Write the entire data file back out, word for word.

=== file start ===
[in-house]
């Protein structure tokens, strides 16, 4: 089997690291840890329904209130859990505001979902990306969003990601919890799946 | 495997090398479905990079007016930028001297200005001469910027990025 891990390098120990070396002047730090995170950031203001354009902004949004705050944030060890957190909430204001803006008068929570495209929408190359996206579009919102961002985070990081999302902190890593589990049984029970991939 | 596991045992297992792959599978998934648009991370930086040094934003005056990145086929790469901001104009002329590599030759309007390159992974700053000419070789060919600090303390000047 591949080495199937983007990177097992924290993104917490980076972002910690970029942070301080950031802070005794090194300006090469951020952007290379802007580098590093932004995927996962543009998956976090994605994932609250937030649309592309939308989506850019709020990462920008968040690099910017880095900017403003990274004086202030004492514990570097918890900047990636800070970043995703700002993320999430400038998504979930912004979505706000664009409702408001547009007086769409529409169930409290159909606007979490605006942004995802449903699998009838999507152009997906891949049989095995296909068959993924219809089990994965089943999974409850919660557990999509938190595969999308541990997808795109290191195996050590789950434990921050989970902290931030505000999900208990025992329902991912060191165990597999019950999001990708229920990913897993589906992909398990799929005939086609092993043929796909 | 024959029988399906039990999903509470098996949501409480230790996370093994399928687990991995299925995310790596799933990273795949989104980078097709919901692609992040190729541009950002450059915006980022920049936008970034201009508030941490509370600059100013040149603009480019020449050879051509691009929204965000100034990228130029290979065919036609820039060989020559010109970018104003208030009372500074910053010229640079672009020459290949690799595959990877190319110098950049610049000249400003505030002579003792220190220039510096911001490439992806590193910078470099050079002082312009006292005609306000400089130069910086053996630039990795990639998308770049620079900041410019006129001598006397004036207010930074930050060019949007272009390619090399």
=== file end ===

[in-house]
């Protein structure tokens, strides 16, 4: 089997690291840890329904209130859990505001979902990306969003990601919890799946 | 495997090398479905990079007016930028001297200005001469910027990025 891990390098120990070396002047730090995170950031203001354009902004949004705050944030060890957190909430204001803006008068929570495209929408190359996206579009919102961002985070990081999302902190890593589990049984029970991939 | 596991045992297992792959599978998934648009991370930086040094934003005056990145086929790469901001104009002329590599030759309007390159992974700053000419070789060919600090303390000047 591949080495199937983007990177097992924290993104917490980076972002910690970029942070301080950031802070005794090194300006090469951020952007290379802007580098590093932004995927996962543009998956976090994605994932609250937030649309592309939308989506850019709020990462920008968040690099910017880095900017403003990274004086202030004492514990570097918890900047990636800070970043995703700002993320999430400038998504979930912004979505706000664009409702408001547009007086769409529409169930409290159909606007979490605006942004995802449903699998009838999507152009997906891949049989095995296909068959993924219809089990994965089943999974409850919660557990999509938190595969999308541990997808795109290191195996050590789950434990921050989970902290931030505000999900208990025992329902991912060191165990597999019950999001990708229920990913897993589906992909398990799929005939086609092993043929796909 | 024959029988399906039990999903509470098996949501409480230790996370093994399928687990991995299925995310790596799933990273795949989104980078097709919901692609992040190729541009950002450059915006980022920049936008970034201009508030941490509370600059100013040149603009480019020449050879051509691009929204965000100034990228130029290979065919036609820039060989020559010109970018104003208030009372500074910053010229640079672009020459290949690799595959990877190319110098950049610049000249400003505030002579003792220190220039510096911001490439992806590193910078470099050079002082312009006292005609306000400089130069910086053996630039990795990639998308770049620079900041410019006129001598006397004036207010930074930050060019949007272009390619090399």